On the Threshold by M. Laszlo – Interview and Giveaway

This post is part of a virtual book tour organized by Goddess Fish Promotions. One randomly chosen winner via rafflecopter will win a $25 Amazon/BN.com gift card. Click on the tour banner to see the other stops on the tour.

What are your favorite TV shows?
Honestly, none. Nothing compares to watching old movies late at night.

What is your favorite meal?
Fish and chips. The best fish to batter in that way would be either haddock or rock salmon. Also, all the great British writers and artists and musicians tend to love fish and chips. Two things to remember, too, if you want your battered fish to taste just right: tartar sauce and malt vinegar.

If you were to write a series of novels, what would it be about?
The series would be worthwhile only if a certain significant theme happened to be the thing that served to bind the individual works together. For example, it would be great to write a trilogy about the various aspects of academia. This is because virtually nothing in a person’s life could ever be more fundamental than the educational process itself.

Is there a writer you idolize? If so, who?
No writer really deserves to be idolized. On the other hand, a great writer can teach us something about some aspect of the phenomenological world. Also, just about any writer could hypothetically make the reader think and discover something or come to some understanding or epiphany. For example, it could be that Nietzsche or some other famous figure like that fulfills the purpose. Or, it could be that a well-written comic book or obscure graphic novel triggers a big breakthrough. That’s why there’s no good reason to be too judgmental with regard to books or anything else in the world.

How did you come up for the title of this book?
I pinched the title from the name of an obscure, nineteenth century poem by Amy Levy. In the poem, she describes a dream in which she envisioned the death of someone near and dear to her. Similarly, my novel tells of a chap with a dreamlike relationship to a deathly projection of energy originating in his very own unconscious. Somehow Amy Levy’s title just seemed right for my work. She was a nice person, too, and a good friend to Oscar Wilde.

Obsessed with learning the origins of the cosmos, the actual meaning of life, and the true purpose of civilization, a fine Scotsman named Fingal T. Smyth dedicates himself to the study of Plato’s most extraordinary ideas. Convinced of Plato’s belief that humankind possesses any and all innate knowledge deep within the collective unconscious mind, Fingal soon conducts a series of bold, pioneering occult-science experiments by which to resolve the riddle of the universe once and for all. However, Fingal forgets how violent and perilous the animal impulses that reside in the deepest recesses of the unconscious mind. And when Fingal unleashes a mysterious avatar of his innate knowledge, the entity appears as a burning man and immediately seeks to manipulate innocent and unsuspecting people everywhere into immolating themselves. Now, with little hope of returning the fiery figure into his being, Fingal must capture his nemesis before it destroys the world.

Enjoy an Excerpt

Autumn, 1907: late one morning, some kind of torrid, invisible beast seemed to wrap itself all around Fingal T. Smyth’s body. Each one of his toes twitching fiercely, he exited the castle and scanned the distant, Scottish Highlands. Go back where you came from. As the entity wrapped itself tighter all about his person, Fingal blinked back his tears. I’m melting, I am. Aye, it’s the heat of fusion.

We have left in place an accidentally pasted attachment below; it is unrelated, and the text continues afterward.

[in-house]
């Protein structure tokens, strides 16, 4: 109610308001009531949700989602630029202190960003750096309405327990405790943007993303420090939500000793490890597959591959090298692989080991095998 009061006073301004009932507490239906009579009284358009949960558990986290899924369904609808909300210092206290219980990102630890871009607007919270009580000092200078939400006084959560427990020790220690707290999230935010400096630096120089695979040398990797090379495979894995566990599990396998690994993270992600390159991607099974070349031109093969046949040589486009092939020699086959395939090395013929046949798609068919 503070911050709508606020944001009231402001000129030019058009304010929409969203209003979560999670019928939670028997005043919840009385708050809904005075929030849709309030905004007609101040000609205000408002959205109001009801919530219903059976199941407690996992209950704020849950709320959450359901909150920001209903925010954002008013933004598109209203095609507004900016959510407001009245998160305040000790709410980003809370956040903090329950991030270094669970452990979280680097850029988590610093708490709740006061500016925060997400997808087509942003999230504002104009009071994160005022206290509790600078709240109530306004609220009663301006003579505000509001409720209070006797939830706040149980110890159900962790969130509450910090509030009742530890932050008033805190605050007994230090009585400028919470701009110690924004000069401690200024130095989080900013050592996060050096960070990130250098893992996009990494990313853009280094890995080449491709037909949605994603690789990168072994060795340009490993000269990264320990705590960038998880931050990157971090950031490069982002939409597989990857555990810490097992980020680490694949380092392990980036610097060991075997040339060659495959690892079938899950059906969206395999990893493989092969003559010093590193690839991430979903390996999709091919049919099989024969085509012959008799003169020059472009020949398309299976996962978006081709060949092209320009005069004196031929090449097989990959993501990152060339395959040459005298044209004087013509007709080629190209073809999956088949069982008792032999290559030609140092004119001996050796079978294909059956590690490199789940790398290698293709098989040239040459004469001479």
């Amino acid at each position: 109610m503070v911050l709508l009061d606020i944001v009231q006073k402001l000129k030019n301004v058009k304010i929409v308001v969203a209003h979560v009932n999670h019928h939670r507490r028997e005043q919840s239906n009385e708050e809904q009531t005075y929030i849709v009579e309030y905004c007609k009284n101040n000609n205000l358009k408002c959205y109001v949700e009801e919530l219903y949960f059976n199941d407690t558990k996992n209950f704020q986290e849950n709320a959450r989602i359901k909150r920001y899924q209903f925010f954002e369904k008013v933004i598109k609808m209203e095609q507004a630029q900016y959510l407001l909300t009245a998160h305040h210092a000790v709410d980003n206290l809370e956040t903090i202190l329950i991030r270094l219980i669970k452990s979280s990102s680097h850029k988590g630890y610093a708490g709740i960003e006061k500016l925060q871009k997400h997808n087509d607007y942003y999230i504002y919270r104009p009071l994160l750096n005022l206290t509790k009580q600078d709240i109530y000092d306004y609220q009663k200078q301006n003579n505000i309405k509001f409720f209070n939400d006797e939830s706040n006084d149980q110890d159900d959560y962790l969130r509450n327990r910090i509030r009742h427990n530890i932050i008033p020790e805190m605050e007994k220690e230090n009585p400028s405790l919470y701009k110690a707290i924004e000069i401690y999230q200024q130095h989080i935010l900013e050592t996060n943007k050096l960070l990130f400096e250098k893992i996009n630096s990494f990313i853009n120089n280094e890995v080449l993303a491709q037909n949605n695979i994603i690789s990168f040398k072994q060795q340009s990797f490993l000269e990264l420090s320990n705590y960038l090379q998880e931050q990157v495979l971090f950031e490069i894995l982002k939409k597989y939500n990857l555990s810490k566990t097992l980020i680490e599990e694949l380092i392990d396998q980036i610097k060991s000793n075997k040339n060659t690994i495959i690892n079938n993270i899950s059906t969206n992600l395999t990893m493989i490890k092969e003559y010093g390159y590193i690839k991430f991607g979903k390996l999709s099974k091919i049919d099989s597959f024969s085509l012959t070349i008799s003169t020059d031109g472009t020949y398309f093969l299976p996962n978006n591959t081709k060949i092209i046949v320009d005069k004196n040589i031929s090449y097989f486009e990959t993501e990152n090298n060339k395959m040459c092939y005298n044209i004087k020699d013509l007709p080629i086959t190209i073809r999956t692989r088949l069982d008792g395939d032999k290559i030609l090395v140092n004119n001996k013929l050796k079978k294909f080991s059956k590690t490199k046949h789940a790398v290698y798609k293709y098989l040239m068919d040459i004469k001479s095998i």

Gradually, the beast’s heartbeat became audible—each pulsation. At the same time, too, the illusory heat of transformation emitted an odor as of oven-roasted peppercorns dissolving in a cup of burnt coffee.

Over by the gatehouse, Fräulein Wunderwaffe appeared—the little German girl wearing a plain-sewn robe and square-crown bowler. In that moment, she no longer seemed to be a sickly child of seven years: her inscrutable expression resembled that of a wise, indifferent cat.

Perhaps even some kind of lioness. Fingal cringed, and he recalled a fragment of conversation from three weeks earlier.

“She suffers from a most unnatural pathology, an anguished, maniacal obsession with cats,” Doktor Hubertus Pflug had explained. “Ever since the poor girl was a baby, she has always regarded it her fate to one day metamorphose into a glorious panther, for she believes herself to be ein Gestaltwandler. Do you know this word? It means shapeshifter and refers to someone who possesses the power to take the form of anything in nature.”

The heat radiated up and down Fingal’s spine now, and his thoughts turned back to the present. Aye, it’s a change of phase. I’m melting into a chemical compound. Despite all, he greeted the girl and willed himself to flash a grin.

About the Author:


M. Laszlo is an aging recluse who lives in Bath, Ohio. Rumor holds that his pseudonym is a reference to Victor Laszlo, a character in the classic film Casablanca. On the Threshold is his first release with the acclaimed, Australian hybrid house AIA Publishing. Oddly, M. Laszlo insists that his latest work, On the Threshold, does in fact provide the correct answer to the riddle of the universe.

Buy the book at the publishers.

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  1. Thanks for hosting!

  2. MICHAEL A LAW says

    Great interview! This looks outstanding. Thanks for sharing.

  3. Marcy Meyer says

    The cover art is fantastic. Sounds like a really good story.

  4. Thank you for hosting me!

  5. Tracie M Cooper says

    If you could step into the world of one of your favorite books as a character, who would you be and what role would you play?

  6. Sounds like a great read.

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